The next stage in the transformation of HM Bark Endeavour into a visitor attraction is well underway following its arrival into Whitby at the beginning of June.
In the coming weeks the revival of the Captain Cook replica ship as The Endeavour Experience will take shape as the internal decks are converted into spaces with interactive features and displays that will help visitors imagine what life was like for the 95 crew members during the three-year voyage.
Initial work, which is being led by interpretative design specialists Leach Studio, is focussing on the first level of the interior, the Main Deck.
This first stage will be completed in time for the town’s Cook250 Festival (5-8 July) celebrating the anniversary of Cook’s first voyage on-board The Endeavour.
A recruitment drive is also underway that will see more than 20 people, the majority from the local area, employed by the attraction.
The first completed sections of the deck will include the Great Cabin at the rear of the ship, which acted as the study and workroom for Cook and his Royal Society colleagues.
Through live action and animation projected onto the cabin’s walls and windows, visitors will be transported back to the dramatic moments in the 1700s when Cook discusses the expedition orders – the first to transport the astronomer Charles Green to Tahiti so he could observe the Transit of Venus and then the second secret order to look for the unknown Great Southern Land.
The perilous conditions faced during the voyage, particularly the moment when The Endeavour ran aground on Australia’s Great Barrier Reef and the crew battled to save the stricken ship, will also be part of the animation.
Another section of the Main Deck will bring to life how crews overcame the monotony of days at sea and the confined life on-board, by inviting visitors to practice their knot tying skills or play games such as Top Trumps to find the crew members with the most sailing experience or science skills.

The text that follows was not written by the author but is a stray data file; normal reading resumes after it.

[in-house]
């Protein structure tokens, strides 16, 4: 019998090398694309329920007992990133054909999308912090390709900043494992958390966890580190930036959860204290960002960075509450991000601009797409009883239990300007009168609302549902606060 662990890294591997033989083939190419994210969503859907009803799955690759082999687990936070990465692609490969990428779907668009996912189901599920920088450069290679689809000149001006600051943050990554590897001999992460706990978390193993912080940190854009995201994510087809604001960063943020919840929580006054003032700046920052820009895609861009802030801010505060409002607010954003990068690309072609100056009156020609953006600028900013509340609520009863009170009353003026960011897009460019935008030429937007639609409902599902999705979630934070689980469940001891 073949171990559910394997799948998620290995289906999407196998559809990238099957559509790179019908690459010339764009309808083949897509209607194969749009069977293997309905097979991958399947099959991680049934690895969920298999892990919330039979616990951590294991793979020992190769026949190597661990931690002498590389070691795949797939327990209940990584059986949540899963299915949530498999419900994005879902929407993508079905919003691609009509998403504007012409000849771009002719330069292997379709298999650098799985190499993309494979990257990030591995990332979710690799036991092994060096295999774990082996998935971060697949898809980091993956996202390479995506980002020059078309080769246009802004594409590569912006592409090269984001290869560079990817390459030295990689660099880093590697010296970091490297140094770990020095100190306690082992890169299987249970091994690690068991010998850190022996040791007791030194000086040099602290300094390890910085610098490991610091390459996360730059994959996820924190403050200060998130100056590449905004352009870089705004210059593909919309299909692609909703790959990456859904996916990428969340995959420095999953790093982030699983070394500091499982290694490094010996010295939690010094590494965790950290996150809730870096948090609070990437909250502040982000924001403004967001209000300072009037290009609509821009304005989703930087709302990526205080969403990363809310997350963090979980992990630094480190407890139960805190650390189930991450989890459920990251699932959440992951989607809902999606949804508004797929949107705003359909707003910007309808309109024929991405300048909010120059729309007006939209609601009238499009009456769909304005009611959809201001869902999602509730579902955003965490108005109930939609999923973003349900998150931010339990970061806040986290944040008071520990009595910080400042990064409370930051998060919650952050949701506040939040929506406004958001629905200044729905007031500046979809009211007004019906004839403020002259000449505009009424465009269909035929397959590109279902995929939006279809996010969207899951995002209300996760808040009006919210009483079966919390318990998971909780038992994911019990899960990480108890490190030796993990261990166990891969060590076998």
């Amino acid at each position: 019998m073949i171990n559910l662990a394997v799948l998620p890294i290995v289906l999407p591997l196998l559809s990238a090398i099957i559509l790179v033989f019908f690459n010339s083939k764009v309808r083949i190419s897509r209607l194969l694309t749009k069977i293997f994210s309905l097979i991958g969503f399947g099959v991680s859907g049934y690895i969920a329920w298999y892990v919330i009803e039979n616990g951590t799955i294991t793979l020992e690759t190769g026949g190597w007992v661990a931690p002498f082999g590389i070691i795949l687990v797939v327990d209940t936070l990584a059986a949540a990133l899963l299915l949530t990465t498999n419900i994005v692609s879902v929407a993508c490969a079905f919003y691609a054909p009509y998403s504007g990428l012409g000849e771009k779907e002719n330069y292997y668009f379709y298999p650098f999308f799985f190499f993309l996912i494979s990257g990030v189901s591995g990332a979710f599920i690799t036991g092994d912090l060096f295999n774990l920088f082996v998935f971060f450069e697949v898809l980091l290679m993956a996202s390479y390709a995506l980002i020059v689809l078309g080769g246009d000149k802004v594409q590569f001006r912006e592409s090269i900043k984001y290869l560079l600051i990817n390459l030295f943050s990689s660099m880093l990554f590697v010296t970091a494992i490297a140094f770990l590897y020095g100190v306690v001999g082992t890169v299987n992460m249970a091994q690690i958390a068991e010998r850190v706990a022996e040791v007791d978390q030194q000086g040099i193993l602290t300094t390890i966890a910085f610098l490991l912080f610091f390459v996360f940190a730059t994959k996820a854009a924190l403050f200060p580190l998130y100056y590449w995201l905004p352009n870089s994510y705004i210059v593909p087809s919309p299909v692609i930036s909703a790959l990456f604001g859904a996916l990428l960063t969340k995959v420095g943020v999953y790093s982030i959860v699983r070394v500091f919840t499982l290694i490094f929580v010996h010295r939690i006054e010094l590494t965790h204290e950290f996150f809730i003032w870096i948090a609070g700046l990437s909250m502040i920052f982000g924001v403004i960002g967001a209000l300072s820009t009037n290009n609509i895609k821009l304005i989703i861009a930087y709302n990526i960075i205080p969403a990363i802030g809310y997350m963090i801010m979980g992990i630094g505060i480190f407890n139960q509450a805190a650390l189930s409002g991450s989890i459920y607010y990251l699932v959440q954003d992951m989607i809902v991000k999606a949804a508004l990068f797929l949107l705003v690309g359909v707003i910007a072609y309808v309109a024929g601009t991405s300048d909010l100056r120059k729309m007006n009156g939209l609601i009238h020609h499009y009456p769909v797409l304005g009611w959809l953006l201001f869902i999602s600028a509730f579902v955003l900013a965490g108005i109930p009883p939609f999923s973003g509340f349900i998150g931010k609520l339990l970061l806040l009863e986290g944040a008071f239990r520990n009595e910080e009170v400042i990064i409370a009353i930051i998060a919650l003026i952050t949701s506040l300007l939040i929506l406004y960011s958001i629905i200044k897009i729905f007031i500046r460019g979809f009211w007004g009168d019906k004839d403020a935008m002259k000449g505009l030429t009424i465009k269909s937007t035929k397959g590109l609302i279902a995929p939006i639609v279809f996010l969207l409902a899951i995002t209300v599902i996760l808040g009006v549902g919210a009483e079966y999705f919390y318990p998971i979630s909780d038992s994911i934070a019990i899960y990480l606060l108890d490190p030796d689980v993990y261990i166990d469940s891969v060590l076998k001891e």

In the discovery area visitors will also learn what it meant to be a medic on-board by finding out the symptoms of prevalent diseases.
Meanwhile immersive light boxes in the Charles Green cabin will give visitors a sense of how the astronomer would have felt when making this scientific discovery under the southern hemisphere sky.
Throughout the Whitby festival, the Endeavour Experience will be open to visitors before closing for the second tranche of the transformation and then re-opening fully at the beginning of August.
During the Festival local schoolchildren will be given complimentary access to The Endeavour Experience while visitors will have reduced-price entry to see the initial stages and enjoy the performers invited on-board for the celebrations.
These include a troupe of Maoris in a nod to Cook’s meeting with New Zealand’s indigenous people.
While the replica mirrors the dimensions of the original 33-metre long, nine-metre wide ship, it only has two instead of three interior decks harking back to its origins as the Whitby-built collier bark before the Navy requisitioned the vessel and installed the extra level.
Following the Festival, the revamp of the top deck, the rest of the cabins on the middle deck and the lowest Orlop deck that will also include a restaurant, will be completed.
Andrew Fiddler, owner of The Endeavour Experience comments:
“We’re really pleased we will still be able to participate in Whitby’s Cook celebrations particularly as we’ve had to realign timescales after losing a few weeks during the ship’s move from Stockton.
Giving visitors a first-look at the experience in July will enable people to understand how our harbour-side attraction will fit in with the rest of Whitby’s sights, boost visitor footfall as well as provide valuable local employment.”
Once fully opened The Endeavour Experience will cost £7.50 per adult and £4.50 for children aged 16 and under; under 3’s go free.
However for the Cook250 Festival the introductory rate will be £5 per adult and £2.50 per child.